Hire A Money Laundering Defense Lawyer

Due to the complicated logistics of defending a money laundering case, it is imperative to hire an experienced money laundering defense attorney. Defense strategies are often based on proving that the client had no knowledge of the criminal origins of funds, was not involved in a complete transaction, or did not engage in all three steps necessary to convict one of money laundering. This often requires the tedious task of examining thousands of financial, personal, and professional documents for even a single word or statement that will exonerate you of guilt.

An experienced money laundering attorney must also know the laws and regulations for often complex programs such as Medicare and Medicaid, banking and investment laws, and federal tax laws. Documents must have their veracity confirmed and arguments made for inclusion as evidence on your behalf. It takes skill to understand these documents, how they apply to a money laundering case, and how to utilize them in the best possible way to create a meaningful defense.

Fines for money laundering can run quite high, and prison terms can be as much as 20 years per offense. Studies have shown that using an experienced lawyer can increase the chances of winning your case by 14%. Your money laundering attorney does not need to prove that you are innocent, merely that there is a reasonable chance that you do not meet the criteria for guilt in the crime you are charged with. Being able to readily identify evidence that can support that doubt requires a great deal of knowledge gained through experience.

Hire A Money Laundering Defense Lawyer

Only Discuss Your Case With Your Money Laundering Defense Attorney

While being investigated or arrested is a stressful and emotional experience, it is critically important to remain calm and immediately contact your money laundering defense attorney. Anything you say to a law enforcement official can be used against you in a court of law, so it is absolutely vital to remain silent and to only speak with your defense attorney. You have a legal right not to self-incriminate yourself by speaking and asking for legal representation immediately. Act on this right and demand your attorney be present for any questioning. Do not speak to others around you, even if they are not law enforcement or working for the prosecution. Other people can be brought as witnesses against you, so you should refrain entirely from discussing your case with anyone other than your counsel.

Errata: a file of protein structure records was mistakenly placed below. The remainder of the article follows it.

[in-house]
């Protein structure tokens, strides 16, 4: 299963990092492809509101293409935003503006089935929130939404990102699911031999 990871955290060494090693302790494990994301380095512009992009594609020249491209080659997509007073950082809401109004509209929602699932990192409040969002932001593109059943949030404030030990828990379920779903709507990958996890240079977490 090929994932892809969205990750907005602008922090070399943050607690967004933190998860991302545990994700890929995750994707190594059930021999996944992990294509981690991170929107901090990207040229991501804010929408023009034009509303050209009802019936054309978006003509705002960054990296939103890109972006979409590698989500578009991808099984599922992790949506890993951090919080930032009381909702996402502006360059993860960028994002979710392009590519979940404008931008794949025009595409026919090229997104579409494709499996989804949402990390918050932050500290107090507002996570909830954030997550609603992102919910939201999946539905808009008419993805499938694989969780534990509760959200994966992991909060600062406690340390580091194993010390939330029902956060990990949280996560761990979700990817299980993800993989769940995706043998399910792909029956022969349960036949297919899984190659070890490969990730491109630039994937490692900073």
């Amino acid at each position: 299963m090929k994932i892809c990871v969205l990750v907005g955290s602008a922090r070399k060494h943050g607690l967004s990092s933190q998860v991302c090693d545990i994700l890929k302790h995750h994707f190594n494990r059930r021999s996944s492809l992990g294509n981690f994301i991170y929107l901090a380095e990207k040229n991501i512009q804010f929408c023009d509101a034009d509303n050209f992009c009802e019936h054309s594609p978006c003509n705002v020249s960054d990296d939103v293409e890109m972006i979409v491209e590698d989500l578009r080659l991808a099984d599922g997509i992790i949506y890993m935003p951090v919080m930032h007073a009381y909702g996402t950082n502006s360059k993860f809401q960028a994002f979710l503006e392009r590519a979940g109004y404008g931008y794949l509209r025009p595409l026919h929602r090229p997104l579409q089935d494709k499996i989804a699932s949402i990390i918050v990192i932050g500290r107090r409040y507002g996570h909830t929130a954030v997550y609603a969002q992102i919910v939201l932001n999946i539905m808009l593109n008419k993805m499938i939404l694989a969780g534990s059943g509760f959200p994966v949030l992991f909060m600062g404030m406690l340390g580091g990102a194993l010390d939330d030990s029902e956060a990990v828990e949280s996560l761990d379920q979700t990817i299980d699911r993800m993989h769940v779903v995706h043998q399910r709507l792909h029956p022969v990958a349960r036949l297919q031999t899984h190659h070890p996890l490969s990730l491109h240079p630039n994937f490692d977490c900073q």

Collection of evidence can include wiretapping devices in your home, so you should also refrain from discussing the facts of your case with anyone at home, by phone, email, or text. Conversations with your attorney are legally protected and cannot be used in a courtroom against you, so it is ok to talk to your lawyer. Allow that individual to guide you on the best way to discuss your case with them and in what contexts you should and should not talk about the issue.

You may want to convey your innocence to the police or the prosecution vigorously and early. That is more than understandable, but it can give information to the opposition that can easily be taken out of context. Do not sign anything given to you without the express permission of your money laundering defense attorney. Interviews can also be videotaped, so do not speak to yourself while in the interrogation room or a cell. While it would be nice to think that the prosecution is equally interested in achieving justice and proving you innocent if you did not commit the crime, it is not their role to exonerate you. The only one on your side unequivocally is your attorney. Ultimately, the only person you should be talking to about the case is your lawyer.

Discuss Your Case With Your Money Laundering Defense Attorney

Gather All Evidence That Could Be Used To Build Up Your Defense Against Money Laundering Charges

Evidence is a critical tool for the defense team. It allows them to build a solid defense plan and to show, beyond doubt, that you are innocent of the crimes you are being charged with. In most cases of money laundering, there is extensive evidence that creates a pattern that highly suggests a crime was committed. There is rarely a single smoking gun, and so the prosecution hinges on the overall burden of evidence being enough to convince a jury that someone is guilty of a crime. That collection of evidence is called “circumstantial evidence”, which means that there is adequate proof to imply guilt of a crime in total versus a single piece of evidence being the lynchpin of the case.

Circumstantial evidence relies on an overwhelming collection of incriminating actions and behaviors, and so any defense will require accounting for and offering a reasonable explanation of those factors. To ensure your defense team has adequate evidence to support your innocence, you should begin by gathering all possible evidence as soon as you can. The types of evidence that can be used in your defense can also be used in your prosecution. These include but are not limited to the following: